Do you know the four objectives of the nutrition for young athletes?
The most often considered aspects are growth and performance. The third, all over the news in the summer, is proper hydration and the fourth aspect of nutrition for young athletes that should not be neglected, boosting immunity.
Science has shown that both by diet and supplements it is possible to increase immunity. Interestingly, one immunity booster will at the same time increase performance strength 13 to 15%. More on this at the bottom of this page.
Why consider immunity? Remember the November 2009 stories on the news about a young athlete sidelined with H1N1 Swine Flu. Even worse, a high school cheerleader who was disabled by the vaccine. Both lives will be changed forever.
Pushing the body to its limits while it is also in growth and development requires looking beyond athletic performance. Pushing young bodies to the limit pushes the immune system to the limit.Young athletes are at greater risk.
More is required than just eating a well balanced diet. More is necessary than maintaining proper hydration. Young bodies need a diet that will help fuel the athletic activities, provide the building blocks of growth and development, and boost immunity as part of nutrition for young athletes.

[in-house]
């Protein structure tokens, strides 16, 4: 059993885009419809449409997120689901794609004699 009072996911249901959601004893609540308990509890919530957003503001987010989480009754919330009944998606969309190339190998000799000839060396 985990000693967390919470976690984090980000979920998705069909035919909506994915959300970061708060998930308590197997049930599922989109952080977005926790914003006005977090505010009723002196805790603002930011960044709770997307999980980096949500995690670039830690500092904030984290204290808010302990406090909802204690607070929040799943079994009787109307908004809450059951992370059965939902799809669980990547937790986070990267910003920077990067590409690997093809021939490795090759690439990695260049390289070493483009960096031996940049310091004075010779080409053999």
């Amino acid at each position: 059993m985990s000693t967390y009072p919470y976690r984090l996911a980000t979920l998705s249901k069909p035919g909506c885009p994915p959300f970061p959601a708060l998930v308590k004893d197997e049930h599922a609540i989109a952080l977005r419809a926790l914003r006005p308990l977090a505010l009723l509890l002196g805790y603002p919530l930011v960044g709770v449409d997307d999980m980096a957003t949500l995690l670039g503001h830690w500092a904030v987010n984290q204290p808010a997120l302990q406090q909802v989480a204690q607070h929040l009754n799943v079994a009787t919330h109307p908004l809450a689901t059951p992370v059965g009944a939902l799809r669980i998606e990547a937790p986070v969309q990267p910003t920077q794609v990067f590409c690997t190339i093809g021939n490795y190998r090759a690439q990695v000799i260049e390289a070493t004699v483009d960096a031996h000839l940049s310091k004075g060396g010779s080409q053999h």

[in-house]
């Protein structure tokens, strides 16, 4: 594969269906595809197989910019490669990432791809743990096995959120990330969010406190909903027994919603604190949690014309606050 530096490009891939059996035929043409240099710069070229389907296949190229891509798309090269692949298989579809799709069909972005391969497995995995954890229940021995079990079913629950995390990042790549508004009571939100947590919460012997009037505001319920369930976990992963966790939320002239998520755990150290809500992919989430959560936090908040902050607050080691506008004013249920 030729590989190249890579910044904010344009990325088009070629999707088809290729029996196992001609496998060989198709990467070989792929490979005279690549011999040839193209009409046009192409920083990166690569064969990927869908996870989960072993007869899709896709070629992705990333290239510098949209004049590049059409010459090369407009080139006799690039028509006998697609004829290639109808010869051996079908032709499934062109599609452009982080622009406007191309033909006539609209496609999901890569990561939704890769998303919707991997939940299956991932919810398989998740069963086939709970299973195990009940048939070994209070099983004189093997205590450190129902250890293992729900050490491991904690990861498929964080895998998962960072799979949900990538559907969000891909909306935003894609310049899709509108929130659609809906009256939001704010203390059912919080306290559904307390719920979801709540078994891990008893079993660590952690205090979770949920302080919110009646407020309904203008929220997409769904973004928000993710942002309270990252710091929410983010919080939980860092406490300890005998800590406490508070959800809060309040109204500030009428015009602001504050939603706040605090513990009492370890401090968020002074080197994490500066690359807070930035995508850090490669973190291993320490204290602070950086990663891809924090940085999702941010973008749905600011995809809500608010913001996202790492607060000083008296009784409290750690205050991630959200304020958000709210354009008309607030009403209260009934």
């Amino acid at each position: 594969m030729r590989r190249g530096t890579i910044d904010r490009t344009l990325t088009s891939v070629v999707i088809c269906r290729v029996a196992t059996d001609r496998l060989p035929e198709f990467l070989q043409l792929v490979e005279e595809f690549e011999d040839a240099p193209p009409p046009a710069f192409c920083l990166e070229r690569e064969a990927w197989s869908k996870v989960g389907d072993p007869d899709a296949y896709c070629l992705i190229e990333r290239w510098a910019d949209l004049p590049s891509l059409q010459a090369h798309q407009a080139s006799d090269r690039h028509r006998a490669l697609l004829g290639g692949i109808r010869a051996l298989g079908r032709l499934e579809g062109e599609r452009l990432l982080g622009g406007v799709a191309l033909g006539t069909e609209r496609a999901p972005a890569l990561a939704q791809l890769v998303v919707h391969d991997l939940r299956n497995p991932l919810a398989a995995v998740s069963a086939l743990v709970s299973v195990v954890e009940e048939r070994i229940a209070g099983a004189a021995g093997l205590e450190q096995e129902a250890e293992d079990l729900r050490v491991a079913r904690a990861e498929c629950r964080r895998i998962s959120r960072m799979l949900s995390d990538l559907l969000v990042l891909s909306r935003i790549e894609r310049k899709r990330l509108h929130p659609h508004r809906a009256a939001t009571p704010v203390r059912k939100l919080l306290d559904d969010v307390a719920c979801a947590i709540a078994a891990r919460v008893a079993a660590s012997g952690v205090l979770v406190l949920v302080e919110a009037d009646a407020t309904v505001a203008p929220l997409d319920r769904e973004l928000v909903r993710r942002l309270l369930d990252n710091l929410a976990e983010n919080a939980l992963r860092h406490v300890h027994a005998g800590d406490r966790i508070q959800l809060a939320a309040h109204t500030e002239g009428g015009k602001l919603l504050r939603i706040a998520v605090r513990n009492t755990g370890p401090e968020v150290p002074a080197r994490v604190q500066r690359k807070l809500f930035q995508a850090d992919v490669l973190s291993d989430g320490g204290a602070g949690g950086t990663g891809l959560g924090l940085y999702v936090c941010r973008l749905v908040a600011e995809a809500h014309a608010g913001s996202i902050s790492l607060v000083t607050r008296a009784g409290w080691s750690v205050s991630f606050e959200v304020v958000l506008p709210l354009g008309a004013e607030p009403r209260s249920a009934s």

Proper nutrition for young athletes includes hydration.
Failure to maintain fluid balance can result in poor athletic performance.
This can and has resulted in illness and death. Young athletes are at greater risk than adults for several reasons.
- have underdeveloped ability to sweat
- more easily absorb heat
- produce more heat
- usually do not consume enough liquids in proportion to their needs
Because of these reasons, it is necessary to encourage frequently rehydrate, even if the young athletes deny that they are thirsty.
There are no age related guidelines for nutrition for young athletes. Most guidelines as of May 2009 are based on adult needs. None the less, there is a need for proper hydration.
It is agreed that sports drinks may be more beneficial than just water. However because often they are designed for adults, caution is encouraged. Some choose to mix the drinks 50 / 50 with filtered water.
Note: One sport drink company used to make the claim that sport drinks are better than water. One even went so far as to say that their product was absorbed as fast as water. There is one problem with their study establishing their claim. The fluid was instilled in the jejunum via a feeding tube, bypassing the stomach. So, had the stomach acids and fluids been added, there is a good chance the outcome would have been different.
What sports drinks do that water cannot, is provide carbohydrate energy for the athletic muscles. They also can encourage you to drink enough fluid to avoid dehydration. The addition of carbohydrates and other electrolytes could slow down the absorption when compared to water.
Sport drinks have a few risks of adverse side effects compared to water, which has none. if consumed in proper quantities. This leaves the question, is it is worth paying the price for a bottle of sport drink?
Nutrition for young athletes includes the need for more calories and carbohydrates than those who lead a more sedentary lifestyle. The requirements can be 10 to 15 percent more calories depending on the type of activity, the intensity, how often and how long they are active.